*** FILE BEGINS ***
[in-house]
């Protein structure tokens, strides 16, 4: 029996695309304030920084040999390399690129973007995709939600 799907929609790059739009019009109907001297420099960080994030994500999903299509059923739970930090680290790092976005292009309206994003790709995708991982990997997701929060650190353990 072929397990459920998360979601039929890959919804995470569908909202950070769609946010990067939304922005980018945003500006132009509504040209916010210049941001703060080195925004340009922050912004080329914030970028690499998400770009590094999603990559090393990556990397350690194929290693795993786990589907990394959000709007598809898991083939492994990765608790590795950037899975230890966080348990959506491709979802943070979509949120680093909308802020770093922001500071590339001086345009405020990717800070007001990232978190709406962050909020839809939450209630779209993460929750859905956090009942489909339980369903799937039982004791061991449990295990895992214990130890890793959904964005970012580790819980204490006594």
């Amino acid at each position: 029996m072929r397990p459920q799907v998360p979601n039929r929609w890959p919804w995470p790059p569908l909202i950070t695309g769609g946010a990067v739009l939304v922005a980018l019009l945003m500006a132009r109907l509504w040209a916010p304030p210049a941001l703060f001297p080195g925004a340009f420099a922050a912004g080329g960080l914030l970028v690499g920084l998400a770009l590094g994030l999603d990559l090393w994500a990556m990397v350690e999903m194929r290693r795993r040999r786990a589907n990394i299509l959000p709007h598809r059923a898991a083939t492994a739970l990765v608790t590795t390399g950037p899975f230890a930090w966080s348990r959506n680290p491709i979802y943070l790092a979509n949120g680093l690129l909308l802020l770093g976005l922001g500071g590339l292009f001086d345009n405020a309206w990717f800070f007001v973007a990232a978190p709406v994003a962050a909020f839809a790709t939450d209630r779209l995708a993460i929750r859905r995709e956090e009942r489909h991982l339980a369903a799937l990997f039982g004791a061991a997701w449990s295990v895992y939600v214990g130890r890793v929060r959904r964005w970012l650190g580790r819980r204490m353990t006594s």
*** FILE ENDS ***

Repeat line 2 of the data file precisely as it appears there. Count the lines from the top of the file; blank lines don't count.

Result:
């Protein structure tokens, strides 16, 4: 029996695309304030920084040999390399690129973007995709939600 799907929609790059739009019009109907001297420099960080994030994500999903299509059923739970930090680290790092976005292009309206994003790709995708991982990997997701929060650190353990 072929397990459920998360979601039929890959919804995470569908909202950070769609946010990067939304922005980018945003500006132009509504040209916010210049941001703060080195925004340009922050912004080329914030970028690499998400770009590094999603990559090393990556990397350690194929290693795993786990589907990394959000709007598809898991083939492994990765608790590795950037899975230890966080348990959506491709979802943070979509949120680093909308802020770093922001500071590339001086345009405020990717800070007001990232978190709406962050909020839809939450209630779209993460929750859905956090009942489909339980369903799937039982004791061991449990295990895992214990130890890793959904964005970012580790819980204490006594």